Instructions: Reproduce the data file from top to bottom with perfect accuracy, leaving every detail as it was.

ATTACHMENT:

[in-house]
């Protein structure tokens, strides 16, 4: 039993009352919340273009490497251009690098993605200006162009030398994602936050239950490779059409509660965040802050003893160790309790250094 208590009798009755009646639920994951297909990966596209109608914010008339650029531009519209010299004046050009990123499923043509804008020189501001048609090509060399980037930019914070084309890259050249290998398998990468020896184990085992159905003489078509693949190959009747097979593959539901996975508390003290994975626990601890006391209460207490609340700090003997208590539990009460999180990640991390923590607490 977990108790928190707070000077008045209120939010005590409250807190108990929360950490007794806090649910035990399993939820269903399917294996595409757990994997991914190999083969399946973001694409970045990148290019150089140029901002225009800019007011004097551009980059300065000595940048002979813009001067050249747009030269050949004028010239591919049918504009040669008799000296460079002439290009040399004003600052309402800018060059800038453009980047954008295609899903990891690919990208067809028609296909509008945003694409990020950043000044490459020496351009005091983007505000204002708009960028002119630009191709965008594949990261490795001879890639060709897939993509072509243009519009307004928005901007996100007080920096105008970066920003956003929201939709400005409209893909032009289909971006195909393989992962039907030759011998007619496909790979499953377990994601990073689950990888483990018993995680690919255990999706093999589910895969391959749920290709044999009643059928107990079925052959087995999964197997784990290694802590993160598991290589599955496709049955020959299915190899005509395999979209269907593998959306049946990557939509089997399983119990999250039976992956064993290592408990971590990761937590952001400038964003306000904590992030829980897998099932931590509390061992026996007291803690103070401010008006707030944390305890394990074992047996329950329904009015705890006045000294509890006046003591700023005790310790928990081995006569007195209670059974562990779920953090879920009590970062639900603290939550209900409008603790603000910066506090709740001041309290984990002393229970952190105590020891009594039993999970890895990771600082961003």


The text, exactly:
[in-house]
């Protein structure tokens, strides 16, 4: 039993009352919340273009490497251009690098993605200006162009030398994602936050239950490779059409509660965040802050003893160790309790250094 208590009798009755009646639920994951297909990966596209109608914010008339650029531009519209010299004046050009990123499923043509804008020189501001048609090509060399980037930019914070084309890259050249290998398998990468020896184990085992159905003489078509693949190959009747097979593959539901996975508390003290994975626990601890006391209460207490609340700090003997208590539990009460999180990640991390923590607490 977990108790928190707070000077008045209120939010005590409250807190108990929360950490007794806090649910035990399993939820269903399917294996595409757990994997991914190999083969399946973001694409970045990148290019150089140029901002225009800019007011004097551009980059300065000595940048002979813009001067050249747009030269050949004028010239591919049918504009040669008799000296460079002439290009040399004003600052309402800018060059800038453009980047954008295609899903990891690919990208067809028609296909509008945003694409990020950043000044490459020496351009005091983007505000204002708009960028002119630009191709965008594949990261490795001879890639060709897939993509072509243009519009307004928005901007996100007080920096105008970066920003956003929201939709400005409209893909032009289909971006195909393989992962039907030759011998007619496909790979499953377990994601990073689950990888483990018993995680690919255990999706093999589910895969391959749920290709044999009643059928107990079925052959087995999964197997784990290694802590993160598991290589599955496709049955020959299915190899005509395999979209269907593998959306049946990557939509089997399983119990999250039976992956064993290592408990971590990761937590952001400038964003306000904590992030829980897998099932931590509390061992026996007291803690103070401010008006707030944390305890394990074992047996329950329904009015705890006045000294509890006046003591700023005790310790928990081995006569007195209670059974562990779920953090879920009590970062639900603290939550209900409008603790603000910066506090709740001041309290984990002393229970952190105590020891009594039993999970890895990771600082961003």